Bad Style On El Cap Is The Norm. It’s Time To Change That.
Tactics such as fixed lines left in place, pre-stashing gear, jugger support (a partner jumaring to belay), and rappel rehearsal against traffic flow are often not acknowledged in social posts and news reports.
“Traxion on!” I yelled down to Amity. It was 4 a.m., with a quiet and muggy stillness as twilight neared. I had just finished a 115-foot pitch, yet still had a double rack and 10 draws on my harness. I kept climbing, now using the Micro Traxion between Amity and me as an inline belay. We were over a third of the way up El Cap in effectively three pitches.
In addition to our triple rack and 14 draws, we were weighed down by two liters of water on each of our harnesses, plus a backpack holding approach shoes and large cams. We were attempting to climb Freerider as a low-impact partnered ascent with no supplies stashed along the way, nor having rappelled in for rehearsal.
Freerider has been called the “Astroman of the new millennium,” yet many prospective ascentionists automatically begin with rappel rehearsal of the crux pitches, and they pre-stash heavy gear along the route. This is especially true for in-a-day free ascents, where elaborate prep techniques have evolved. The problem is, the techniques show little concern for other climbers on the same route. As we, the broader climbing population, transition to an era of frequent free ascents by capable climbers, it’s time to update our style terminology to help break this cycle.
Amity and I had our first moments of doubt as we climbed the exhausting Monster Offwidth 1,500 feet up. I led off nervously, knowing that any slip could force me to reclimb it. We both knew that overall we had to climb intuitively and send on the fly. Any pitch requiring repeat attempts would add both time and mileage to the day, compounding the difficulty of hard pitches later on. I reached the belay gasping, as did Amity, who said, “Wow, that took maximal effort not to slide out. It’s hard to imagine cranking out a V7 boulder”—the crux difficulties on pitch 20—“in a few hundred feet.” The added weight on our harnesses was certainly burning extra energy.
During our planning phase, most of our peers had asked why we would even bother with a method that makes it harder to send. In the preceding months I had been thinking more and more about my personal wall-climbing style theory, while grappling with whether I could even do what I believed in. I had never tested my ideal against the harsh realities of a 3,000-foot cliff.
A clear issue in our current big-wall free-climbing “point system” is that it applies a black-and-white “send” or “no send” to one individual’s pitch-by-pitch redpointing—ignoring subjective style choices along the way and almost pretending as if the climber was heroically alone throughout. Tactics such as fixed lines left in place, pre-stashing gear, jugger support (a partner jumaring to belay), and rappel rehearsal against traffic flow are often not acknowledged in social posts and news reports.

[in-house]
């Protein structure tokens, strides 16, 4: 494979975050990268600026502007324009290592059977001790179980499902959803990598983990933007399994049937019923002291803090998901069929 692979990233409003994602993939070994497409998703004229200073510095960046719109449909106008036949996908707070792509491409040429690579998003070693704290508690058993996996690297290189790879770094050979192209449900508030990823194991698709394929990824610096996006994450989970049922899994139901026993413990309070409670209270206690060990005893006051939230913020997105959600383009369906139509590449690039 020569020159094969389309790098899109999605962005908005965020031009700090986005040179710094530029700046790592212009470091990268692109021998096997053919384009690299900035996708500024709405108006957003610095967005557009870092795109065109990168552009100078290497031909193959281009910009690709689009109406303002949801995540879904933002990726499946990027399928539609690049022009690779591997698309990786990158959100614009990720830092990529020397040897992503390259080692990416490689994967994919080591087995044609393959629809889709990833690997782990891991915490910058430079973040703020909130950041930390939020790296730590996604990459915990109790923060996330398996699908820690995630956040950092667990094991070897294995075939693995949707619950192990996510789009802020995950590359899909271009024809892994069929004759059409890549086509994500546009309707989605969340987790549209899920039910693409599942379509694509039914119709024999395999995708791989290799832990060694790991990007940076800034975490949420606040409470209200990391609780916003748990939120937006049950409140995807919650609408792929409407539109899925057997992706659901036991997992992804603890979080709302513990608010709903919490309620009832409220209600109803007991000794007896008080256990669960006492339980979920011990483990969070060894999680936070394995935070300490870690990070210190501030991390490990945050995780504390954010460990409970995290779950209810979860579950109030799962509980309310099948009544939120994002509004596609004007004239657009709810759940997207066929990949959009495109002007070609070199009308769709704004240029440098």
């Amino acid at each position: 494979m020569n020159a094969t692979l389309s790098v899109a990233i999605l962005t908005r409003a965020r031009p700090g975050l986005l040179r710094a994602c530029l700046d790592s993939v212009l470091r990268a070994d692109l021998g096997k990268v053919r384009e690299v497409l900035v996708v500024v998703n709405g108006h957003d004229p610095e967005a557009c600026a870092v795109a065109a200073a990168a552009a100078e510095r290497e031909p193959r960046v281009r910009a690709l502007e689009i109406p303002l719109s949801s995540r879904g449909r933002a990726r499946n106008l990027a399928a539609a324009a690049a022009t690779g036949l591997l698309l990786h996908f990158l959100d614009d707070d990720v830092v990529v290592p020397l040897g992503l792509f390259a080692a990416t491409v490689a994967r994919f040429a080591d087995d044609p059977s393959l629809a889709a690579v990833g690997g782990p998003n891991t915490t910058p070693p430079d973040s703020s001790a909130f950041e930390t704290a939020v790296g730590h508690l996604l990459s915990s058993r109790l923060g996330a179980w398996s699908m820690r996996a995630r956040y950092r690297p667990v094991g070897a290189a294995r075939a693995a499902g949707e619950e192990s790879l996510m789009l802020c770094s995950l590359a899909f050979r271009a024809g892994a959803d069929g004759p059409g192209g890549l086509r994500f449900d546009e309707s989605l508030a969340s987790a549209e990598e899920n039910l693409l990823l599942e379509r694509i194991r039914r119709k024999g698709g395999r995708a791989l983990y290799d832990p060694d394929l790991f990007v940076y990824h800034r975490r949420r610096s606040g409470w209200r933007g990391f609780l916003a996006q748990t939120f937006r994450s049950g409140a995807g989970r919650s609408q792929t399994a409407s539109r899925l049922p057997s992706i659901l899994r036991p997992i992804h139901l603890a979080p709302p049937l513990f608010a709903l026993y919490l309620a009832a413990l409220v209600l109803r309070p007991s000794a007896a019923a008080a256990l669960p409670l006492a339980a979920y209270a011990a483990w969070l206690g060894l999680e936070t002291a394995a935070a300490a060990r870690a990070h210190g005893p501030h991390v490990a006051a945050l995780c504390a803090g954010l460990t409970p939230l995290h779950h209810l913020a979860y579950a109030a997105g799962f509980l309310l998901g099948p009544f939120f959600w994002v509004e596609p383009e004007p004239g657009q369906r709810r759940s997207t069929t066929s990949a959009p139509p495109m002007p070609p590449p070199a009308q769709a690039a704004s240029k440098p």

As of 2022, 5.13 is pedestrian, and we have too many wall climbers for these individualistic methods not to affect others. Freerider (30 pitches, 5.13a) during peak season has begun to look like the summit ridge of Everest, with a continual line of bright-nylon-clad climbers. Big-wall climbs are a finite resource, and almost all of them in the Valley see traffic these days. (Magic Mushroom, Dihedral Wall, The Prophet, and The Dawn Wall are the few exceptions—most others see regular free attempts or aid ascents.) As a way to address the growing issue, I propose an LNT (Leave No Trace) type ethos, which we can call AMP (Affect Minimal Parties), for aspiring to and reporting on big-wall style.
AMP: Affect Minimal Parties
The overall intent of this potential system is to consider and ideally reduce the number of parties you overlap with, or whose experience you affect. A ground-up ascent with no stashing can be nearly unnoticeable to others on the route, all traveling the same direction.
I think the trail-running FKT (Fastest Known Time) system provides a quality model for discussing ascent methods within an AMP framework. FKTs are often categorized in news reports as: Fully Supported, Self-Supported, and Unsupported. They are understood to be very different challenges even if completed on the same course.
In applying these designations to free climbing big walls, I propose these definitions. All support styles are valid, though they deserve distinct words to relay the difference in challenge.
- Fully Supported An ascent focused on one individual’s success, where anything goes—as long as the leader does the free climbing. Within this category, you have endless opportunities to reduce overall ascent effort by rappelling in, stashing, headpointing, leaving fixed lines in place, or having dedicated haulers, dedicated juggers, Honnold simuling behind you, etc. An athletic test, but the high-impact tactics can become abstracted from the standard climbers’ experience.